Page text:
By Rhina Guidos
WASHINGTON (CNS) – As August 30 ended in the United States and a new day began in a different time zone in Kabul, Afghanistan on August 31, 2021, the U.S. Central Command released a green tinted photo of a soldier about to board a cargo plane, a photo coda to seal the historic moment that ended nearly two decades of US military presence in Afghanistan.
While many were quick to call this the “end” of America’s longest war, it is too early to say what involvement, if any, could continue in the now Taliban-controlled nation as some American citizens remain there. .
US Secretary of State Antony Blinken said “less than 200 and possibly over 100” US citizens are still in Afghanistan.
“We didn’t get everyone out we wanted,” said General Kenneth McKenzie, chief of the US Central Command, announcing the August 30 withdrawal from the United States, reminding reporters listening to it that it was was August 31 in Afghanistan, respecting the date the United States had set itself for withdrawal.
But there are American citizens in the country, he said, who, due to family or other ties, did not want to leave Afghanistan. Others were unable to get to the airport in time for the last American plane.
The administration of President George W. Bush sent troops to Afghanistan after the September 11, 2001 attacks that killed 2,996 people on American soil, trying to identify al-Qaida militants who were planning the hijacking. planes, including Osama bin Laden, who was believed to be inside and outside Afghanistan, hiding with the help of the Taliban.
US troops remained there under previous administrations from both political parties and in October 2020 President Donald Trump tweeted that he would withdraw US troops from Afghanistan by Christmas. President Joe Biden continued with the plan but with a different timeline. However, analysts have blamed the previous four administrations – from George W. Bush to Biden – with the unfolding drama.
General McKenzie said the U.S. military had evacuated 79,000, including 6,000 U.S. citizens, from Kabul airport since August 14, after the collapse of the Afghan army following the impending withdrawal of troops and troops. American subcontractors.
“The evacuation of Kabul is coming to an end. A bigger crisis has only just begun, ”warned United Nations High Commissioner for Refugees Filippo Grandi on August 30.
“The evacuation effort undoubtedly saved tens of thousands of lives, and these efforts are commendable. But when the airlift and the media frenzy is over, the overwhelming majority of Afghans, some 39 million, will remain inside Afghanistan. They need us – governments, humanitarians, ordinary citizens – to stay with them and stay the course, ”Grandi said in a statement.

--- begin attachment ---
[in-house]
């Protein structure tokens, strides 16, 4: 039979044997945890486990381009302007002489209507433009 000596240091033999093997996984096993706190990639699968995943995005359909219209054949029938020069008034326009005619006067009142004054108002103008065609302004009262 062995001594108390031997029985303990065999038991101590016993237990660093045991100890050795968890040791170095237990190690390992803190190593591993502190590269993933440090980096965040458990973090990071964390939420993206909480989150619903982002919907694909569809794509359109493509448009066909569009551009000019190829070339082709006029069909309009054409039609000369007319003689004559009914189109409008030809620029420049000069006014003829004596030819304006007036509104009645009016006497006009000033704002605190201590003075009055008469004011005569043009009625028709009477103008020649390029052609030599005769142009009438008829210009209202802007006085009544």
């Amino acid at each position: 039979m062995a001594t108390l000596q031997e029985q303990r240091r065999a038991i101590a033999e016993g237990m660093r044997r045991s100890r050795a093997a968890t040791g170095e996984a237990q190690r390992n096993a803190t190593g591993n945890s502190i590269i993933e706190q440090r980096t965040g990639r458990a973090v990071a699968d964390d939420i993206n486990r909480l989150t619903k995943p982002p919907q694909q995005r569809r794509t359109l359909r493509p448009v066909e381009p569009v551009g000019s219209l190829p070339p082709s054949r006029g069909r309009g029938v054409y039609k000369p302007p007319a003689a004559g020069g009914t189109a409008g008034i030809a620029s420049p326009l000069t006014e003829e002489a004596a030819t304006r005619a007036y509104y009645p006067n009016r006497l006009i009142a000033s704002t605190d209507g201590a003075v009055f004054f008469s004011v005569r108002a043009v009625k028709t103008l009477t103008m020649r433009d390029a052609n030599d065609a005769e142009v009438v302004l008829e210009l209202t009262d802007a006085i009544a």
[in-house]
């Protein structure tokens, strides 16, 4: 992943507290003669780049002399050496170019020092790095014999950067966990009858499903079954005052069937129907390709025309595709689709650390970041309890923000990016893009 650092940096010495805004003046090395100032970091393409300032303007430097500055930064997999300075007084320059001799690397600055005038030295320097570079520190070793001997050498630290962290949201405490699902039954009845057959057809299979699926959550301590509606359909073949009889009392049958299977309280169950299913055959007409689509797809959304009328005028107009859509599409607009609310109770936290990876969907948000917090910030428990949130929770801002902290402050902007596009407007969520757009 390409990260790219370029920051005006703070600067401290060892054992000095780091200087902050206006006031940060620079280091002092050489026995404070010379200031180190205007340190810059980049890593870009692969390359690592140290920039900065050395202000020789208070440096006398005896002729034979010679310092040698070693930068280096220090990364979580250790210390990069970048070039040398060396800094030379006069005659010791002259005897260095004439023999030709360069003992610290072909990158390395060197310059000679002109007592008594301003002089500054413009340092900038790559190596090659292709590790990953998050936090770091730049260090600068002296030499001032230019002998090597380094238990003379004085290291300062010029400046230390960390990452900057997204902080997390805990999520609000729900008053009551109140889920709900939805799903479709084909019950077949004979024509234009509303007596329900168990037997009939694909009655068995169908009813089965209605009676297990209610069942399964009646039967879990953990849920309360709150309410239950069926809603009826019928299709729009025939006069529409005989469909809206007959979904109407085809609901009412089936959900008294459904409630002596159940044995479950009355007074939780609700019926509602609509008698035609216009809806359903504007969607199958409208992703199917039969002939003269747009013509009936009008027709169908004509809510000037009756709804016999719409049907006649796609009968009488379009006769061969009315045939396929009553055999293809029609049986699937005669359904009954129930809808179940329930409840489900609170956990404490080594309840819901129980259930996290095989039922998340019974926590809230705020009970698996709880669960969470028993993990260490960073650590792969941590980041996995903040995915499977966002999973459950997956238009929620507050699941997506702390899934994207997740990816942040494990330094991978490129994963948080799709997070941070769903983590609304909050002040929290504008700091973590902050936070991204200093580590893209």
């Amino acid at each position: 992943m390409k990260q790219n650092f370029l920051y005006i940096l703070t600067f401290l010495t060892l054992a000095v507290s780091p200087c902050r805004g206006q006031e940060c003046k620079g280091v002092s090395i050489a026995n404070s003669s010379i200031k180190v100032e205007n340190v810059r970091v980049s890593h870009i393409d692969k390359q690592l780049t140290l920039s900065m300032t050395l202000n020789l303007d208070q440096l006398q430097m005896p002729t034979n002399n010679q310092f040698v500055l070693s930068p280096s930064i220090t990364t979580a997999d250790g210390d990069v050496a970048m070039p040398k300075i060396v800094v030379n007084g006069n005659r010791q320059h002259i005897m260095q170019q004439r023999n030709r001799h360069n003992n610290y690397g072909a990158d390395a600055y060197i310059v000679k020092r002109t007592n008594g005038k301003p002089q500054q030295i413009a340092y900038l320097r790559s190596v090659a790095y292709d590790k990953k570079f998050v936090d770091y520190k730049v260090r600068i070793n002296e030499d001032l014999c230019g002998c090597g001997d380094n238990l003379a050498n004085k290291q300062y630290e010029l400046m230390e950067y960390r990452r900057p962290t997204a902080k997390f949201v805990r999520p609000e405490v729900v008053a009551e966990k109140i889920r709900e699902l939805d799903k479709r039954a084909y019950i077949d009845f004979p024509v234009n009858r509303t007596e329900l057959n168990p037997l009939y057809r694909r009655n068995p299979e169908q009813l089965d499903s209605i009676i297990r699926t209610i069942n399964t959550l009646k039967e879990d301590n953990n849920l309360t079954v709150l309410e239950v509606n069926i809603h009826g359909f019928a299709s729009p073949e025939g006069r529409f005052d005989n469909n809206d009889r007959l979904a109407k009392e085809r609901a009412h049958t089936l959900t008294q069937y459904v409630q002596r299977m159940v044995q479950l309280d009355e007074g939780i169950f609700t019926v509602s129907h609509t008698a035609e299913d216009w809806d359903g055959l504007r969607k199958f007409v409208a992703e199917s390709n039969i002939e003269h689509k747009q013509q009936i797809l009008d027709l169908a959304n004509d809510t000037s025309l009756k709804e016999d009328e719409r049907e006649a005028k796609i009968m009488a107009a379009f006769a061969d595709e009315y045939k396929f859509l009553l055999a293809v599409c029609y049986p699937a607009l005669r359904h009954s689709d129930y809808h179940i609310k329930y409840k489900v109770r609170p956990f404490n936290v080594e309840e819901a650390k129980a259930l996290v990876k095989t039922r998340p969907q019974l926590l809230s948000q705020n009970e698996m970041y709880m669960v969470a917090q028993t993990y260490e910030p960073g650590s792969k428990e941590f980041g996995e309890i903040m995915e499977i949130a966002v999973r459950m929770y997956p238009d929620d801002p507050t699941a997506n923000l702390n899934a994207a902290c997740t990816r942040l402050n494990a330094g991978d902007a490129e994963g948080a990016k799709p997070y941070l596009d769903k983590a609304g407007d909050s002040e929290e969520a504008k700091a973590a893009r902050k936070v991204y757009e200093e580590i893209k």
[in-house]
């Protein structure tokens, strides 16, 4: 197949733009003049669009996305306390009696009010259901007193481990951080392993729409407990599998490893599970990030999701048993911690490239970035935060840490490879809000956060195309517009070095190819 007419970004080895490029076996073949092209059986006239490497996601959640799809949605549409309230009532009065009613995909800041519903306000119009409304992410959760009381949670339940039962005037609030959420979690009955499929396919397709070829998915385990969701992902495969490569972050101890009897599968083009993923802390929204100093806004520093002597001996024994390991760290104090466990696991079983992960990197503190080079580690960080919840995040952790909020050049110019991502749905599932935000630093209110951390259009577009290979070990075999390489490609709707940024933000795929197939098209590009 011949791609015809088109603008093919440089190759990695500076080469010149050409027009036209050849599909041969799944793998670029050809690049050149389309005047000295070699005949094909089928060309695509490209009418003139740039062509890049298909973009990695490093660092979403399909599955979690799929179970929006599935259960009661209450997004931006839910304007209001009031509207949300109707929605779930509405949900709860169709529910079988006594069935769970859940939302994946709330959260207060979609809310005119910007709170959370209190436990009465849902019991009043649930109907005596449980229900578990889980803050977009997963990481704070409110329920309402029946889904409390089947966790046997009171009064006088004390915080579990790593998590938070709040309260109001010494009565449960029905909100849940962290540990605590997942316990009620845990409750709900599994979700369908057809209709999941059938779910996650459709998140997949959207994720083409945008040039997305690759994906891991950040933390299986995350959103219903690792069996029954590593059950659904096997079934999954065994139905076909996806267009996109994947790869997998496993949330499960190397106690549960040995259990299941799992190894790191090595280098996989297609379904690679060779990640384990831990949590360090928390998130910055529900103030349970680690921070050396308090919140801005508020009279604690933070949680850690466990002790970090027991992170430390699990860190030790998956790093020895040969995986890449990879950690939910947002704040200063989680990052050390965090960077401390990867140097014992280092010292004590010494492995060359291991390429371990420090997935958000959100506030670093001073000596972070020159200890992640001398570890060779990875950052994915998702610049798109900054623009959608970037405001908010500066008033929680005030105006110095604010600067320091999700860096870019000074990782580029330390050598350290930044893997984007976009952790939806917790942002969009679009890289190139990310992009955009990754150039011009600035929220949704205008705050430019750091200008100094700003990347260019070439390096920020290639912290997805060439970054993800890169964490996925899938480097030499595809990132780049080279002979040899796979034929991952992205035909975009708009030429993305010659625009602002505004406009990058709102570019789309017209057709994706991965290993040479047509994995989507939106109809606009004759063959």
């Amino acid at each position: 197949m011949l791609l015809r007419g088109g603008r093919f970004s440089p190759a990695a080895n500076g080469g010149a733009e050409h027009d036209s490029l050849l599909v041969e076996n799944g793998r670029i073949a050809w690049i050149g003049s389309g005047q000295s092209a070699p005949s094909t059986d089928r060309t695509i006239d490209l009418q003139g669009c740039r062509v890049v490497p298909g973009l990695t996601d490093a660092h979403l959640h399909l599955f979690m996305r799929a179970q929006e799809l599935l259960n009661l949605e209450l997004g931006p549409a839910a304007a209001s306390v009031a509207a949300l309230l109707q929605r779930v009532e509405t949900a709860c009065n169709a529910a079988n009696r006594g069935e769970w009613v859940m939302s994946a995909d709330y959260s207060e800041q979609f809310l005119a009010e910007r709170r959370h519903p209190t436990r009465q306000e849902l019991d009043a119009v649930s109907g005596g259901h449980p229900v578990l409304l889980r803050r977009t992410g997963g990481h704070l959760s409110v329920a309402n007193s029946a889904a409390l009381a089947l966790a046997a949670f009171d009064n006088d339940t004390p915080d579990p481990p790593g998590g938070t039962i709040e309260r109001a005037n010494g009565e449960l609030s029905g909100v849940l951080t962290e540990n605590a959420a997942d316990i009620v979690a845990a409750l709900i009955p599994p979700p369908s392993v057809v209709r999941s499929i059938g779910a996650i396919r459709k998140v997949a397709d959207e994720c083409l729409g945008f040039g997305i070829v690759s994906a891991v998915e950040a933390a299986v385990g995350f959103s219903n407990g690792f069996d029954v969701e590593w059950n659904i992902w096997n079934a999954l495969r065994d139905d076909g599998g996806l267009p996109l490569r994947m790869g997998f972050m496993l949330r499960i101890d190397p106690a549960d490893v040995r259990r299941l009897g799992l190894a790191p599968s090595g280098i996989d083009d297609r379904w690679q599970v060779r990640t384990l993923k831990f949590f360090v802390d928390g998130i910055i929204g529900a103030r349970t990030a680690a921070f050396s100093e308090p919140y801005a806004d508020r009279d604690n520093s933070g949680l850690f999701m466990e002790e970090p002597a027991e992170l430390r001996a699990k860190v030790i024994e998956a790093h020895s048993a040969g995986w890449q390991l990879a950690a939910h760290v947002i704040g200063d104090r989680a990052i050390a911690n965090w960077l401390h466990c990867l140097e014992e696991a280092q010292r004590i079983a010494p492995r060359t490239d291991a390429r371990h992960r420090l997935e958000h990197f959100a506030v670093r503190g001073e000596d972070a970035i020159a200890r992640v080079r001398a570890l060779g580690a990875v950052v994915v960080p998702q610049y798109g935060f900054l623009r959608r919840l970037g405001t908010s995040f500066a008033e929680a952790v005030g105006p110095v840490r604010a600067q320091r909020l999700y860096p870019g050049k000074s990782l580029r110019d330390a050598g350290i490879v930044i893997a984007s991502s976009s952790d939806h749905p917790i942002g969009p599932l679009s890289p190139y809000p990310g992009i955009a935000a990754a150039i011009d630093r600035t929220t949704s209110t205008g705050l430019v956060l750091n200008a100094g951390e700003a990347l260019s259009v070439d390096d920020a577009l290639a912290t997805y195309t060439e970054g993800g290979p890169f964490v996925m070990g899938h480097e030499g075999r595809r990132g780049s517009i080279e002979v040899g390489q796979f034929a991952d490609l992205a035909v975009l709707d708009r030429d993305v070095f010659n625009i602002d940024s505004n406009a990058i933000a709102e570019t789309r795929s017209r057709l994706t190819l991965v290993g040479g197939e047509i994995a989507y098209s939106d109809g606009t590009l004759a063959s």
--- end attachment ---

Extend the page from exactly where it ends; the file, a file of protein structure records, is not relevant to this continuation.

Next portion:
In the United States, Catholics have joined religious leaders of the Interfaith Immigration Coalition, which in a letter of August 30 urged Biden to “take full responsibility for protecting the lives of thousands of Afghan allies who have worked alongside US forces, as well as providing strong protections. for vulnerable populations in Afghanistan… ”
As the Biden administration pivoted its future in Afghanistan from a military operation to a diplomatic operation, the interfaith coalition urged the US government to help.
“If ‘human rights are to be at the center of our foreign policy, not at the periphery,’ as you stated in (your) address to the American people and the world, the United States must keep its promises. … ”, The interfaith declared in its press release.
“We are called by our sacred texts to love our neighbor, accompany the vulnerable and welcome the visitor … Our places of worship and our religious communities are ready to welcome all Afghans in need of refuge,” added the group.
Others, like the Catholic organization Pax Christi USA, have criticized the Biden administration for a drone strike on August 29 against suspected suicide bombers, which resulted in explosions that killed 10 civilians, including children.
“Pax Christi USA calls on the Biden administration to cease the use of lethal drones,” the organization’s executive director Johnny Zokovitch said in an Aug. 30 statement.
“Such indiscriminate killings only deepen the cycle of violence, undermine true human security and traumatize survivors. What we are seeing now after 20 years of military occupation in Afghanistan should, at the very least, cause our leaders to pause and wonder to what end more weapons, more bombs and more deaths will lead. “
The administration ordered the strike after explosions near Kabul airport, carried out by suicide bombers, killed 13 US servicemen on August 26.
In a late-afternoon televised speech on August 31, Biden said “it is time to end this war” in Afghanistan a long time ago. It was something the former presidents had promised but failed to deliver.
“I refused to start another decade of war in Afghanistan,” he said, adding that he did not want to “send another generation of American sons and daughters to fight a war that should have been fought. a long time ago”.
Civilian and military advisers advised him to end this war as it was of no vital interest to the United States, he said, which at one point had ensured that Afghanistan could not be used by those who wanted to attack the United States.
“We have done justice to Bin Laden, al-Qaida has been wiped out,” he said.
He also took ownership and responsibility for his decision.
“As we end 20 years of war, conflict, pain and sacrifice, it is time to look to the future, not the past,” he said. “I give my word with all my heart: I believe this is the right decision, the wise decision and the best decision for America.”